When Lamar Hunt died in December 2006, tributes to his legacy rang out from all corners of the National Football League, as it was his vision, his investment and his family’s cash flow that helped the American Football League find stability, credibility and ultimately success to permanently transform the landscape of pro football.
But as much as the entire collection of original American Football League teams owes to Hunt, so too do the Broncos owe to Bob Howsam (lower left in the picture), who along with his father Earl and brother Lee had the idea of supplementing Denver’s flourishing minor-league and college-based sports scene of the late 1950s with an investment in the fledgling AFL.
Monday night, Howsam died in Sun City, Ariz., where he had been spending his retirement years. He was 89 years old.
“Bob Howsam played a very important part in the founding of this great franchise, at the very beginning of the American Football League,” President/CEO Pat Bowlen said in a statement. “He put together the very first Denver Broncos team and brought pro football to Denver. Our thoughts and prayers are with the Howsam family at this difficult time.”
Howsam’s involvement with the Broncos was relatively brief, lasting just two years from the club’s founding in 1959 — one year before it and the other original AFL franchises began play — until 1961. Other owners would be afforded greater renown in Broncos annals; Bowlen’s stewardship has witnessed five conference titles and two world championships, while the management of brothers Allen and Gerald Phipps saw the team evolve from underfunded league stragglers to conference champions, consistent winners and — most importantly — the object of fervent fan devotion throughout the Mountain Time Zone.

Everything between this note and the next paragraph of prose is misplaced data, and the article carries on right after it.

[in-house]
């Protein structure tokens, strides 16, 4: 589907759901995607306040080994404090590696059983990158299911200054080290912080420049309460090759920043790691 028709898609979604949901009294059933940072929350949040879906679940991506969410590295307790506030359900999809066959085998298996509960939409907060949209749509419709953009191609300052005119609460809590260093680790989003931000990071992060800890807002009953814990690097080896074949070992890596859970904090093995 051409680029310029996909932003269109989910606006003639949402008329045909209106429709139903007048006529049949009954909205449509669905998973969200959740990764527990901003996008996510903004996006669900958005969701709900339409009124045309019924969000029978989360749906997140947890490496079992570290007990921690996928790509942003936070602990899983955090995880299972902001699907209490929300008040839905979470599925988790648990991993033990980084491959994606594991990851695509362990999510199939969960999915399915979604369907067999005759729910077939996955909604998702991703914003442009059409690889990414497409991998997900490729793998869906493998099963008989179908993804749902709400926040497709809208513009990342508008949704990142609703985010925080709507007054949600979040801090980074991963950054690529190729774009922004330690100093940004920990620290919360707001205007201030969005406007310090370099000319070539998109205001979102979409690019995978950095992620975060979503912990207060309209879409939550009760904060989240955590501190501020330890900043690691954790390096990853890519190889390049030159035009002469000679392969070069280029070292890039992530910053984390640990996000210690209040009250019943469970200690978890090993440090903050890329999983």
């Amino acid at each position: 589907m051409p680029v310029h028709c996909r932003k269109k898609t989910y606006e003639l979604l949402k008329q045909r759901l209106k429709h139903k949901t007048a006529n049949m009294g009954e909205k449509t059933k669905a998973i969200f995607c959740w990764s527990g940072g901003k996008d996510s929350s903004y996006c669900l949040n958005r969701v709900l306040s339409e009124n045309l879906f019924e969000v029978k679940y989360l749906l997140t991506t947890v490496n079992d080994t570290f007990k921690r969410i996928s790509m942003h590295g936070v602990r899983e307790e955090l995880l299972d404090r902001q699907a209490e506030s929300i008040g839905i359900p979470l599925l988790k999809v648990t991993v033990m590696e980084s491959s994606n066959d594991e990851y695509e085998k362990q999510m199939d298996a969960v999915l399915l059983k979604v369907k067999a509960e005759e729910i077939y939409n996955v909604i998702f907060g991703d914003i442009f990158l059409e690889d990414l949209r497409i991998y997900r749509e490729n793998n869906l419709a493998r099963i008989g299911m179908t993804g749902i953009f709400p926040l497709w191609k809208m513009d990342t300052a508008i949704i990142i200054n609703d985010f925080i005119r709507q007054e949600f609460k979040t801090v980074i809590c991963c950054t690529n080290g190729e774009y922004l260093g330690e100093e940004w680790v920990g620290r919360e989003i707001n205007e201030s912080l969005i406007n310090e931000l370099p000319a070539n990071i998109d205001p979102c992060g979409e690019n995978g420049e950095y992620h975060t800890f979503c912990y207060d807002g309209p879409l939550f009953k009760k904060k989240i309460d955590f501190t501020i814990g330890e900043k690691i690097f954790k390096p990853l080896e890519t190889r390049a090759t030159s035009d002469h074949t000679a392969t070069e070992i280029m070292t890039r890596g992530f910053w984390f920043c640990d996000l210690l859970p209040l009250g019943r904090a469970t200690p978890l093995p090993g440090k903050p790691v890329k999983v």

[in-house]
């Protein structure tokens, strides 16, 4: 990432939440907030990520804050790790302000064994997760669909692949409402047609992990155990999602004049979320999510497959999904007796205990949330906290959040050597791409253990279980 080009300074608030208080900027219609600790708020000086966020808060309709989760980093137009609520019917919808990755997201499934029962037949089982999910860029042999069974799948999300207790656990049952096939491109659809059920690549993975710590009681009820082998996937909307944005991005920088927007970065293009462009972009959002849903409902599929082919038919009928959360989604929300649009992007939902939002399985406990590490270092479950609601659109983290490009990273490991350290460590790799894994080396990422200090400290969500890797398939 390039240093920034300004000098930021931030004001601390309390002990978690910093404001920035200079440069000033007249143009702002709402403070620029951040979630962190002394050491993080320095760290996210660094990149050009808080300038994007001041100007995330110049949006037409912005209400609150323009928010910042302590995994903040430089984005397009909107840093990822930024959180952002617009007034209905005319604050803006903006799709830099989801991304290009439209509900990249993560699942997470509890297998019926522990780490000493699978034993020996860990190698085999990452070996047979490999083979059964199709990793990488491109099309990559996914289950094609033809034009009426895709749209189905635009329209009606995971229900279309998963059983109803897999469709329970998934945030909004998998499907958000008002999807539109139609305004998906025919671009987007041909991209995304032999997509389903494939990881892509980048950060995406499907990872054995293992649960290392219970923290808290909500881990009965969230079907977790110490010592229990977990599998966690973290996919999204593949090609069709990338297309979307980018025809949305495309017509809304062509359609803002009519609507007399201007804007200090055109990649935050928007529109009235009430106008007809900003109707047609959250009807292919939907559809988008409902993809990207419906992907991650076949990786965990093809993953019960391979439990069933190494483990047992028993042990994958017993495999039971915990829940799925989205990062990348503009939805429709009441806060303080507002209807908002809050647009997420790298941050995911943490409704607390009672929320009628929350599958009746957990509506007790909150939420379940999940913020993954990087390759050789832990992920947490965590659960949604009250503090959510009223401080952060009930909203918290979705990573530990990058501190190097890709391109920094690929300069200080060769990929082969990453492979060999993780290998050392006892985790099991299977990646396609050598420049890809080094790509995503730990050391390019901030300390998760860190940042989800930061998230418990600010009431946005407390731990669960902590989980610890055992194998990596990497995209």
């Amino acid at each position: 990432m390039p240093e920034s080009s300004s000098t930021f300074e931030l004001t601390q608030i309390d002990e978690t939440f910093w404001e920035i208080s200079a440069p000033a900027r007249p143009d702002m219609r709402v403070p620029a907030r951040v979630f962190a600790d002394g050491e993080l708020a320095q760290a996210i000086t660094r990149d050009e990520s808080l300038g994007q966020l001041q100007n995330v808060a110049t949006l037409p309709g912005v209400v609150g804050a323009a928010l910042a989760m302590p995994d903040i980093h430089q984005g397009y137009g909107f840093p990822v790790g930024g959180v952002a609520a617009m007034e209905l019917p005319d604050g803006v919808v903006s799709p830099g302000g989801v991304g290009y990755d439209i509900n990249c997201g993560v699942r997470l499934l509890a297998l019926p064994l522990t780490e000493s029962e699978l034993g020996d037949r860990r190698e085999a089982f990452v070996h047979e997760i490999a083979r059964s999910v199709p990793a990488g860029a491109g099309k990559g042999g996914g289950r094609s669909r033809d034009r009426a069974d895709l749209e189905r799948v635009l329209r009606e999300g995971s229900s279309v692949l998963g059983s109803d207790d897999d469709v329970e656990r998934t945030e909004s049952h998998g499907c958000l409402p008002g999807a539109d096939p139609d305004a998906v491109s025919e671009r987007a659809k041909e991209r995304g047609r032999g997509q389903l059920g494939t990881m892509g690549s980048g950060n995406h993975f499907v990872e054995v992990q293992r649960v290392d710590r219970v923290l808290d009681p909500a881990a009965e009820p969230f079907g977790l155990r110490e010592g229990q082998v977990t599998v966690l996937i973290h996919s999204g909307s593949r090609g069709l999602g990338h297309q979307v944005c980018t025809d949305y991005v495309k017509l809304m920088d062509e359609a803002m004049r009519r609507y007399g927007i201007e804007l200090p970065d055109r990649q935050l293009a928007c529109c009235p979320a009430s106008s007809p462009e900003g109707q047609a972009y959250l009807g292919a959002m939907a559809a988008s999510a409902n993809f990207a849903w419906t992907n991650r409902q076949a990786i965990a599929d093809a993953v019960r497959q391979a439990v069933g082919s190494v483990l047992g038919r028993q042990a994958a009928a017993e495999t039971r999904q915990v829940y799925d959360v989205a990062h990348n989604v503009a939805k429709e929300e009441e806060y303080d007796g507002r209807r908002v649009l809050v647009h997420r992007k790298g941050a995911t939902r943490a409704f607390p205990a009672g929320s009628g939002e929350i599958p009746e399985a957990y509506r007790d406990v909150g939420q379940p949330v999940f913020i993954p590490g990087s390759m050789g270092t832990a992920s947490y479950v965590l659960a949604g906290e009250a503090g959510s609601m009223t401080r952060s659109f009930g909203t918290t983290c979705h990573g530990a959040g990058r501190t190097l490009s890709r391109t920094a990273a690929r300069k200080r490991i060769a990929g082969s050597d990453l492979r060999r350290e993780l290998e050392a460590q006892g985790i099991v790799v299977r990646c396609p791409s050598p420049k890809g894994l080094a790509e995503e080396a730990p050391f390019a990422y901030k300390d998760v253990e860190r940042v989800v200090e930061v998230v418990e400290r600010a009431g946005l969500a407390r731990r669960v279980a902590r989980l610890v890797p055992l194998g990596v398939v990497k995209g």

But the Howsams’ original investment in the AFL laid the groundwork for an organization whose presence would forever alter the landscape of the region — from other sports franchises that followed to the businesses which relocated to and flourished in the Denver area in part due to the region’s vibrancy that was in part made possible by the presence of professional sports.
“Here in Denver we had a stadium,” Howsam later told NFL Films, referring to Bears Stadium, which would a few renovations later more than double in size to a 76,000-seat palace of sound called Mile High Stadium. “We were hoping to enlarge it because we were talking about (starting) the Continental Baseball League at that time, so it fit right in.
“I wanted a football team here for the fans, because I thought we had great fans. I needed 35,000 seats to first, enter baseball, and secondly, we thought we could draw that many for football in time.”
He was right, although that time didn’t come for half a decade.
Nationally, Howsam is best remembered as being the architect of “The Big Red Machine,” the nickname given to the overpowering Cincinnati Reds teams of the 1970s that won back-to-back World Series in 1975 and 1976 and claimed six National League West crowns.
When Howsam arrived in Cincinnati in 1967, the Reds already had future all-time hits leader Pete Rose and eventual Hall of Famer Tony Perez in their dugout. By the end of that season, Johnny Bench had made his Major League debut. In 1970, Sparky Anderson became manager. In 1971, Howsam acquired George Foster and executed one of the most lopsided trades in baseball annals, acquiring Joe Morgan, Cesar Geronimo, Jack Billingham and Dennis Menke for Lee May, Tommy Helms and Jimmy Stewart. Two years later, Ken Griffey Sr., was brought aboard.
The results — eight 90-win seasons in the 1970s and an average of 95 wins per season — are the legacy for which many around the nation will remember Howsam.
But in Denver, what he leaves behind might be of deeper root — a franchise that forever changed the face and identity of a region.
Howsam might not have been an active component of the franchise’s success. But there might not have been any franchise at all without Howsam’s foresight.